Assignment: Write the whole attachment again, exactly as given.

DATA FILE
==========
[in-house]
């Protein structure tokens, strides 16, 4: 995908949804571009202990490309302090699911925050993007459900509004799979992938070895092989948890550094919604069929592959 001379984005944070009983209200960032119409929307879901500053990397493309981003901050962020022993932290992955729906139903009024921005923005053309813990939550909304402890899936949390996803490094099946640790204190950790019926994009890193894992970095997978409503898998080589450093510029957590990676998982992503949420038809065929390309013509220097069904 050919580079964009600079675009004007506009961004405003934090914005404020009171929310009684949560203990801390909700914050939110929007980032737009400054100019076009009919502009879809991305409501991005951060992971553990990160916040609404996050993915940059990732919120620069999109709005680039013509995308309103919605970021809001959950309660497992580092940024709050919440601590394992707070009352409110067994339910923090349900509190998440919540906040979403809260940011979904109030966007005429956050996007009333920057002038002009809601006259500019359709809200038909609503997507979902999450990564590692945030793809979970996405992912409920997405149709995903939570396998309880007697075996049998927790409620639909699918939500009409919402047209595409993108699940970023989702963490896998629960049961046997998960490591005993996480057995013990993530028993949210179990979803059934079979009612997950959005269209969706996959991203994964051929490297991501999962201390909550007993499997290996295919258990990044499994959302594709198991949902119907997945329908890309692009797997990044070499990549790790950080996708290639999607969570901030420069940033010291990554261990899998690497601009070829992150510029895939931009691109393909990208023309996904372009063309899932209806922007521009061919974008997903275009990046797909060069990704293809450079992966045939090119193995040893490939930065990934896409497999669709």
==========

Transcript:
[in-house]
């Protein structure tokens, strides 16, 4: 995908949804571009202990490309302090699911925050993007459900509004799979992938070895092989948890550094919604069929592959 001379984005944070009983209200960032119409929307879901500053990397493309981003901050962020022993932290992955729906139903009024921005923005053309813990939550909304402890899936949390996803490094099946640790204190950790019926994009890193894992970095997978409503898998080589450093510029957590990676998982992503949420038809065929390309013509220097069904 050919580079964009600079675009004007506009961004405003934090914005404020009171929310009684949560203990801390909700914050939110929007980032737009400054100019076009009919502009879809991305409501991005951060992971553990990160916040609404996050993915940059990732919120620069999109709005680039013509995308309103919605970021809001959950309660497992580092940024709050919440601590394992707070009352409110067994339910923090349900509190998440919540906040979403809260940011979904109030966007005429956050996007009333920057002038002009809601006259500019359709809200038909609503997507979902999450990564590692945030793809979970996405992912409920997405149709995903939570396998309880007697075996049998927790409620639909699918939500009409919402047209595409993108699940970023989702963490896998629960049961046997998960490591005993996480057995013990993530028993949210179990979803059934079979009612997950959005269209969706996959991203994964051929490297991501999962201390909550007993499997290996295919258990990044499994959302594709198991949902119907997945329908890309692009797997990044070499990549790790950080996708290639999607969570901030420069940033010291990554261990899998690497601009070829992150510029895939931009691109393909990208023309996904372009063309899932209806922007521009061919974008997903275009990046797909060069990704293809450079992966045939090119193995040893490939930065990934896409497999669709």